"A textural/experimental streak runs through Seaton's guitar playing, showing influences of Ben Monder when in jazz mode, Loren MazzaCane Connors in bluesier settings. Lucas' octave-jumping and sudden shifts from sweetness to sorrow evoke the young Joni Mitchell, although she has her own personality. Folk singers-songwriters aficionados need to pay attention: either Callers will be the next big thing on the scene, or Fortune will become a sought-after rarity. Highly recommended." - All-Music Guide, Francois Couture

"Fortune is a real breath of fresh air, particularly notable for vocalist Sara Lucas' arresting delivery; in the quiet acoustic numbers she sounds like a reined in Josephine Foster, while the harder-edged, sprawling rock sounds of the title track and 'The Upper Lands' find her effortlessly inhabiting a persona that's like a cross between Patti Smith and Karen Dalton. Equally commendable are the supporting players, whose instrumental skills are rarefied and expertly performed, never more so than on the shuffling, electric blues number 'More Than Right', which proves that the band are as adept at tackling loose, freewheeling song structures as they are the more finely worked compositions, such as the exquisitely refined 'Rone'. Highly recommended." - Boomkat

Since 2006, Dark Dark Dark has crisscrossed the country from ocean to ocean, playing in basements and bars, warehouses and street corners. When Nona Marie Invie (accordion/voice) and Marshall LaCount (banjo/voice) first began to play and write music together, they had no intention of starting a serious band - they just needed a way to earn passage to New Orleans. Marshall had run away from home to spend a summer sailing and singing down the Mississippi river on homemade rafts, and Nona had spent time hopping freight trains and wandering across the US and Europe. With no desire to settle down, the two set out, picking up band members Jonathan Kaiser (cello/voice) and Todd Chandler (upright bass) along the way.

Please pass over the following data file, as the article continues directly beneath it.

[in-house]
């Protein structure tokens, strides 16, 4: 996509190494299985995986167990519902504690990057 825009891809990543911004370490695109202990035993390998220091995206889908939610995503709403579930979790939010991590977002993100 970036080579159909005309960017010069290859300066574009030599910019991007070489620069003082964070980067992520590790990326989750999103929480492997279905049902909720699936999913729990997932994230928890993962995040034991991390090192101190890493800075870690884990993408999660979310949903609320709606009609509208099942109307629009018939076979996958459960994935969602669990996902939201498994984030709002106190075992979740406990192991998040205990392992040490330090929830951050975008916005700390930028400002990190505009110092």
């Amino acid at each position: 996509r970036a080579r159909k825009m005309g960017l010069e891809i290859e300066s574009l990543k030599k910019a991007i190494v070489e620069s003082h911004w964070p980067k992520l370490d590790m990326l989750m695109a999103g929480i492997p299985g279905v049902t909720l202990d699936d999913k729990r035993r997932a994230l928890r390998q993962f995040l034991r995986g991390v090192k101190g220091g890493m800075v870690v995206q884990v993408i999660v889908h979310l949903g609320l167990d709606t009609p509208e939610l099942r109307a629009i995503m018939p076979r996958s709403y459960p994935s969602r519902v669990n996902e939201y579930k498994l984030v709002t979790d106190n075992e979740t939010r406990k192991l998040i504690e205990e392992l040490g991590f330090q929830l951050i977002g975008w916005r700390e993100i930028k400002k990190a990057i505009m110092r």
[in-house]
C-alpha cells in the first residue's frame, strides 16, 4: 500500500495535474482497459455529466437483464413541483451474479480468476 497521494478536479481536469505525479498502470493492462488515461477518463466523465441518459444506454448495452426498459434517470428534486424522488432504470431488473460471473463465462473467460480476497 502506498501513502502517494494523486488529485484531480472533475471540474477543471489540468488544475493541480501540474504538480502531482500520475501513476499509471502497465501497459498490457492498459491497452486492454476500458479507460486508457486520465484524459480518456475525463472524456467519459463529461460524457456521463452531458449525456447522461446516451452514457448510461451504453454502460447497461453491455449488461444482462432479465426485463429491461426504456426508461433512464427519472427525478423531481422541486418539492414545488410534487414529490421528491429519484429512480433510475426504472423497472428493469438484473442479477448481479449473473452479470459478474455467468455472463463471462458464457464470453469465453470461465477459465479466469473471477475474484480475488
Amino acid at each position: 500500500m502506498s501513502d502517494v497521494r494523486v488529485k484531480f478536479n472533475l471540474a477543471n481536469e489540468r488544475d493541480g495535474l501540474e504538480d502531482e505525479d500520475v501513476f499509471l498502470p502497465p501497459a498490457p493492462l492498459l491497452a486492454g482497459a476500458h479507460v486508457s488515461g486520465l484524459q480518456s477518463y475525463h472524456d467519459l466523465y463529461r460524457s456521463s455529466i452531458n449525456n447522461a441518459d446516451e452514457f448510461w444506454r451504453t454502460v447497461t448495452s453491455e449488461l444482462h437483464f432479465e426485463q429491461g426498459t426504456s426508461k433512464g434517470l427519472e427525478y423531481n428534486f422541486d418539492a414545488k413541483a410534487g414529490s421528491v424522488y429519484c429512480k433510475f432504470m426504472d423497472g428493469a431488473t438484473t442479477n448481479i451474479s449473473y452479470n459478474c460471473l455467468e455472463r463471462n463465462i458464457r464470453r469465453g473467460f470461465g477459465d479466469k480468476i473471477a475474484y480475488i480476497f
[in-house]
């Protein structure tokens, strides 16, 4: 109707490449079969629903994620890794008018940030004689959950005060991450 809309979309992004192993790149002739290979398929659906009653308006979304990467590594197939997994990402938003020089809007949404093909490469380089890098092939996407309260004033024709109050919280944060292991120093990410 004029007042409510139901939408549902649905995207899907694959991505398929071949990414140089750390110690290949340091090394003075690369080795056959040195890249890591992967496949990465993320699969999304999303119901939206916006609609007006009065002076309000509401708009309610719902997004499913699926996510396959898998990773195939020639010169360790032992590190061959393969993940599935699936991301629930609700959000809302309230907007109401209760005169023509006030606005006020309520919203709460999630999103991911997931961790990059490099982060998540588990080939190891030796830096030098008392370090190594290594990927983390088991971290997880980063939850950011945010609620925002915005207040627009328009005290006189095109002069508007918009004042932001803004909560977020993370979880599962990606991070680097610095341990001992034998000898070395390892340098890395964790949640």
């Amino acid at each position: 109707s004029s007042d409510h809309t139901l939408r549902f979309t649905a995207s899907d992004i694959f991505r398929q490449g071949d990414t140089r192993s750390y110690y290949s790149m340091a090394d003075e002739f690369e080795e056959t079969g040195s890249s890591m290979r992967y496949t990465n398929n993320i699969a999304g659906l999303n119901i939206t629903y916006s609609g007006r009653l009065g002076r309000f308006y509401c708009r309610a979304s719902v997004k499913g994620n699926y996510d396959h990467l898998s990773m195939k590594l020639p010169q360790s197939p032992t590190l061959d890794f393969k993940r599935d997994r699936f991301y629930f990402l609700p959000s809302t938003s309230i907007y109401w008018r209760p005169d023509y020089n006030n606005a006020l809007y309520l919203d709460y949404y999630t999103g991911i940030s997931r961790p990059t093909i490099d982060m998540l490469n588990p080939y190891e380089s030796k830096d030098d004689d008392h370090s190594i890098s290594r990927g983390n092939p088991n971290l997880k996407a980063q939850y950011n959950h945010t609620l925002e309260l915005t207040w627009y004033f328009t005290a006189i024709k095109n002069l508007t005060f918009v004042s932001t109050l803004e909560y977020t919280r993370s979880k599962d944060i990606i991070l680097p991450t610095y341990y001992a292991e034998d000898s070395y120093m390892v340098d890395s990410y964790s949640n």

The band found an audience as soon as they began to perform, and felt a need to continue together. After nearly two years of songwriting and traveling, they returned to their now-and-again home-base of Minneapolis to record "The Snow Magic" with producer Robert Skoro (Martin Dosh, Anticon artist and touring drummer for Andrew Bird, contributes percussion to the album).

Dark Dark Dark's sound draws heavily on Americana and Eastern European influences, referencing a long tradition of wandering musicians and those who have lived deeply. Despite the references, it's clear listening to "The Snow Magic" that this isn't a band preoccupied with recreating the past. Rather, the band both celebrates the past and looks forward, with songs remembering lost friends ("Junk Bones", "All The Things"), leaving lovers behind ("Trouble No More"), and casting off the things that hold us back ("A Spell For Letting Go"). With intricate song-craft and playful sensibilities, Dark Dark Dark uses their small array of age-old instruments to conjure a lush musical vision of the future.

7:30 - Doors Open
8:00 - CALLERS |
8:45 - DARK DARK DARK | |
9:30 - Cross-Pollination set ft CALLERS & DARK DARK DARK!!
10:00 - Guitar Hero